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Rita Hayworth
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Re: Frank Tashlin

Postby Rita Hayworth » November 7th, 2011, 3:42 pm

RedRiver wrote:Always willing to defend Jerry Lewis, I find enjoyable moments in THE GEISHA BOY, ROCKABYE BABY and the likes. Not the comedian's best work, nor the director's, but there are laughs, songs, harmless fun. I just watched two modern comedies. I'll stick with Lewis and Tashlin.


I take Jerry Lewis over Frank Tashlin any day. I do like Frank's work in animation and he was superb in that area; but I find his later works not so great (it was okay) and he doesn't have (in my opinion) the command presence that Jerry Lewis had. Jerry Lewis is by far more superior than Frank; because he has longevity as an actor and working with great talent. Jerry Lewis and Dean Martin is one excellent example of that. Of where I from, Frank Tashlin is not well known and my local television stations owners do not care for him. They prefer Lewis. Lewis is more marketable than Tashlin.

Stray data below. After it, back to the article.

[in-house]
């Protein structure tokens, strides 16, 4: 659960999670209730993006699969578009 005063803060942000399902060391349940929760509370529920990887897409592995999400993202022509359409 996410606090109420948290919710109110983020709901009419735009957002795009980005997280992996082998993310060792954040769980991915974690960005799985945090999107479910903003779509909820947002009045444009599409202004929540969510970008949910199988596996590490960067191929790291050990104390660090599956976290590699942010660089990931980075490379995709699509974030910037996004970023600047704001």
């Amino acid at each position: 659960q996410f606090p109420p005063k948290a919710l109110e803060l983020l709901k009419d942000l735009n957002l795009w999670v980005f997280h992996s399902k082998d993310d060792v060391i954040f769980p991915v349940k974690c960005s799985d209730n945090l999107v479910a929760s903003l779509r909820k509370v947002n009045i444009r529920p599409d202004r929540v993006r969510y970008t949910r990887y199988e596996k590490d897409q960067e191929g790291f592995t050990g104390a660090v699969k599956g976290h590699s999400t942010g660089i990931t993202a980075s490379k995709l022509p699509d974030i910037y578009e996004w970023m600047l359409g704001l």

Many of my older generations do not care for Frank Tashlin at all (I'm speaking geographical, Pacific Northwest) and I did not heard of him until I went to California on Vacation back in the early 80's and tried my best to find out more about him. When, I did come back home ... my local library did not even carry one book that mentioned him; but has dozens and dozens of books on Jerry Lewis. The only library that has a book on Frank was the Seattle Public Library and I got his book via mail.

The problem with Frank ... I think that his agent and/or he did not make himself marketable ... I don't know that is true or not. But, that is the way I see it from my perspective.